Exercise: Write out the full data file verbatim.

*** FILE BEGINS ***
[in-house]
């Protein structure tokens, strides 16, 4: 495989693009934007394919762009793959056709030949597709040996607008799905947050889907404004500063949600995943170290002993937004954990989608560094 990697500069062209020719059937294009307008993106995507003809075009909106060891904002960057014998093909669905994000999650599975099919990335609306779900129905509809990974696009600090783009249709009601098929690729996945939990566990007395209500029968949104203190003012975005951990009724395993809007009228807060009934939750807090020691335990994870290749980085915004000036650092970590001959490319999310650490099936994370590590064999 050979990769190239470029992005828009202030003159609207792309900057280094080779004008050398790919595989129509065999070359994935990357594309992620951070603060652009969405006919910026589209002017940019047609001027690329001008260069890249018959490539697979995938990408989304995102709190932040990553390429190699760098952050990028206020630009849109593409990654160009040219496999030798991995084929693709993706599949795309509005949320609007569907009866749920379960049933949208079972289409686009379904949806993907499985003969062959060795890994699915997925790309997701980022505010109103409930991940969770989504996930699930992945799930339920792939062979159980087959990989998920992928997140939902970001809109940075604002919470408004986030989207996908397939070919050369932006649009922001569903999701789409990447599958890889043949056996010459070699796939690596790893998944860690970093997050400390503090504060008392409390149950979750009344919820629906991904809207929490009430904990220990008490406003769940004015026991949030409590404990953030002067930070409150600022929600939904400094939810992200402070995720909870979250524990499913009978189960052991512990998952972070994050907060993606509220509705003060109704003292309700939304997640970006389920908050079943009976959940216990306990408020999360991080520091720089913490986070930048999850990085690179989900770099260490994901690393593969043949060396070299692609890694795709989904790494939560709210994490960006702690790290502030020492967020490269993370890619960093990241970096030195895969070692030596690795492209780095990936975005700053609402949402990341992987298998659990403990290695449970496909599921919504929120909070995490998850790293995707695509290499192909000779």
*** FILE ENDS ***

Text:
[in-house]
């Protein structure tokens, strides 16, 4: 495989693009934007394919762009793959056709030949597709040996607008799905947050889907404004500063949600995943170290002993937004954990989608560094 990697500069062209020719059937294009307008993106995507003809075009909106060891904002960057014998093909669905994000999650599975099919990335609306779900129905509809990974696009600090783009249709009601098929690729996945939990566990007395209500029968949104203190003012975005951990009724395993809007009228807060009934939750807090020691335990994870290749980085915004000036650092970590001959490319999310650490099936994370590590064999 050979990769190239470029992005828009202030003159609207792309900057280094080779004008050398790919595989129509065999070359994935990357594309992620951070603060652009969405006919910026589209002017940019047609001027690329001008260069890249018959490539697979995938990408989304995102709190932040990553390429190699760098952050990028206020630009849109593409990654160009040219496999030798991995084929693709993706599949795309509005949320609007569907009866749920379960049933949208079972289409686009379904949806993907499985003969062959060795890994699915997925790309997701980022505010109103409930991940969770989504996930699930992945799930339920792939062979159980087959990989998920992928997140939902970001809109940075604002919470408004986030989207996908397939070919050369932006649009922001569903999701789409990447599958890889043949056996010459070699796939690596790893998944860690970093997050400390503090504060008392409390149950979750009344919820629906991904809207929490009430904990220990008490406003769940004015026991949030409590404990953030002067930070409150600022929600939904400094939810992200402070995720909870979250524990499913009978189960052991512990998952972070994050907060993606509220509705003060109704003292309700939304997640970006389920908050079943009976959940216990306990408020999360991080520091720089913490986070930048999850990085690179989900770099260490994901690393593969043949060396070299692609890694795709989904790494939560709210994490960006702690790290502030020492967020490269993370890619960093990241970096030195895969070692030596690795492209780095990936975005700053609402949402990341992987298998659990403990290695449970496909599921919504929120909070995490998850790293995707695509290499192909000779």